Early Morning Maths Builds Skills and Confidence
Spatial thinking is a fundamental component of learning
Would you choose to arrive at school early to engage in a range of non-compulsory mathematical activities at 8.00am? The answer in St Catherine’s Junior School is a resounding ‘yes!’
Students from Years 1 to 6 are able enjoy one session each week to work on a range of Mathematical projects.
The Morning Maths activities have been developed to complement and extend the Mathematics curriculum in our classrooms. The nature of the activities offered has been developed from observations of students’ responses to Mathematics questions in assessments or classroom programs, and consideration of Mathematics as it relates to educating girls. The projects have also been designed to be engaging and motivating.
From my experience teaching Mathematics in upper junior school classrooms, it became clear that questions and topics involving spatial skills could be quite challenging. Researching relevant articles about the development and importance of spatial thinking found, it was a fundamental component of the prep to Year 12 curriculum and, it was important to develop spatial skills in students from an early age.
Spatial skills are a significant component not only in the study of Mathematical concepts, but also in Science, Technology, the Arts and everyday life. Dr John Munro, a lecturer in education at Melbourne University has described spatial knowledge as an understanding of shapes, the properties of shapes and their position or location in space.
Whilst there has been discussion regarding spatial ability across gender – with suggestions boys may be advantaged in the development of their spatial skills and therefore their Mathematical skills – research also states spatial skills are able to be enhanced and developed with practice.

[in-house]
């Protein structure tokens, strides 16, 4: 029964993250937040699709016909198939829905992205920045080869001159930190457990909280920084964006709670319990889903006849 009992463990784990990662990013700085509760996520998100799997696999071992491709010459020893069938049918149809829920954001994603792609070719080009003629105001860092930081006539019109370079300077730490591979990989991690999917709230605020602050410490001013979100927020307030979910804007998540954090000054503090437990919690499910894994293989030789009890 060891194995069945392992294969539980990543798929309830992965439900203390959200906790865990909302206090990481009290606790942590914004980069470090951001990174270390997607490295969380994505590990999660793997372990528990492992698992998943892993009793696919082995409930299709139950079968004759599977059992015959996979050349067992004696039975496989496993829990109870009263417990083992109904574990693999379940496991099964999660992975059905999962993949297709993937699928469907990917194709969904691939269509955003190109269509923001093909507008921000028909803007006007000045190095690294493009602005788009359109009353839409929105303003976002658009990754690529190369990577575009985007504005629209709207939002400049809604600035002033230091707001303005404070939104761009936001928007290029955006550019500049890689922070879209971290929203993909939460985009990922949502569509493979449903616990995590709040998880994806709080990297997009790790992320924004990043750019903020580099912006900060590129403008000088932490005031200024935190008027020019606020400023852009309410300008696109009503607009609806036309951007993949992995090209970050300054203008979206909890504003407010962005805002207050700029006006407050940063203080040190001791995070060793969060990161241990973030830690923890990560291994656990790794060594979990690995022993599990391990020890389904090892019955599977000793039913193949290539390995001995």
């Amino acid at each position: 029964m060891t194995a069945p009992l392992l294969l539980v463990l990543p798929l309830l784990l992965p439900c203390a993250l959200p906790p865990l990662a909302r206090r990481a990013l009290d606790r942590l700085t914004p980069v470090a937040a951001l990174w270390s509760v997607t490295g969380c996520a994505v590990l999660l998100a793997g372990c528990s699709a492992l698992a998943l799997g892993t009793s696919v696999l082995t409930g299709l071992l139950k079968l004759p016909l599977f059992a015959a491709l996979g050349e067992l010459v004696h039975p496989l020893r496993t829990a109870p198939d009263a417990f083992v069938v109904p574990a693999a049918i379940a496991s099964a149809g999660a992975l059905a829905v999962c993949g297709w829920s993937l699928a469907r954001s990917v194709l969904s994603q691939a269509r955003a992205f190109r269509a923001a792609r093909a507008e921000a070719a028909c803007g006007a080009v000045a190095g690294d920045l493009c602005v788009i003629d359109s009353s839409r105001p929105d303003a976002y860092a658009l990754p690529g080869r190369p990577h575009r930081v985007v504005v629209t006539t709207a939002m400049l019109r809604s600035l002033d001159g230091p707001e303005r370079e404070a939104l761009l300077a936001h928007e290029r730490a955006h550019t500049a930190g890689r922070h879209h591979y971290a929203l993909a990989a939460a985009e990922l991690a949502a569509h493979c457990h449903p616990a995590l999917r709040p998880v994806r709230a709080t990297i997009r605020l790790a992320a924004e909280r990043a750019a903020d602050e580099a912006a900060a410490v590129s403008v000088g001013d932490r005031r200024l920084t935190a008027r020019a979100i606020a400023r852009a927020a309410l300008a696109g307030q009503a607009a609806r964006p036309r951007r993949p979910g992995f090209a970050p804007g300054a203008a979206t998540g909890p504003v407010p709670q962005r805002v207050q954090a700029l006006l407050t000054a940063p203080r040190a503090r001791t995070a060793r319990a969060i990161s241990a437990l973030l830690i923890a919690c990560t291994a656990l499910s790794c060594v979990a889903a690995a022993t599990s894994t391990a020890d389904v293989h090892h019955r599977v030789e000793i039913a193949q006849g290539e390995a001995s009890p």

With future careers in Mathematics, Engineering, Science, Technology and the Arts in mind, Morning Maths provides a stimulating program that develops spatial skills. Program activities include measurement, symmetry, geometry, tessellation, two dimensional and three dimensional shapes, tangrams and making complex models from written instructions. The activities have been designed to not only achieve practical outcomes using geometric/spatial concepts but also to promote a positive, confident attitude towards Mathematics.
Of course, logical thinking, problem solving and other Mathematical skills are integral components of the Morning Maths program as well. Depending on the project, students either work independently to produce their own product or, in groups to contribute one outcome.
The activities at each Year level include:
Year 1: Using iPads with Dash and Dot robots, the Year 1 students have been practising their coding skills.
Year 2: Development of two dimensional nets into three dimensional shapes. The shapes were then used to construct the familiar buildings of St Catherine’s School. Finally, the buildings were placed on a grid to show their correct position in relation to each other.
Year 3: Science and Mathematics combined when Year 3 students made their own tetrahedron kite.
Year 4: Science and maths combined when Year 4 made their own kaleidoscope.
Years 5 and 6: Bridges were designed and built using 200 icypole sticks. The sticks were formed into strong geometric shapes which were put together to make a bridge. Weights were used to check the maximum load for each bridge and students were required to make hypotheses regarding the load capacity.
Morning Maths is an opportunity to use Mathematical materials, concepts and thinking to hypothesise, learn and create as well as empowering our Junior School students to be confident in their Mathematical skills and abilities.
Mrs Glenda Lingard
Junior School Head of Extension and Learning Support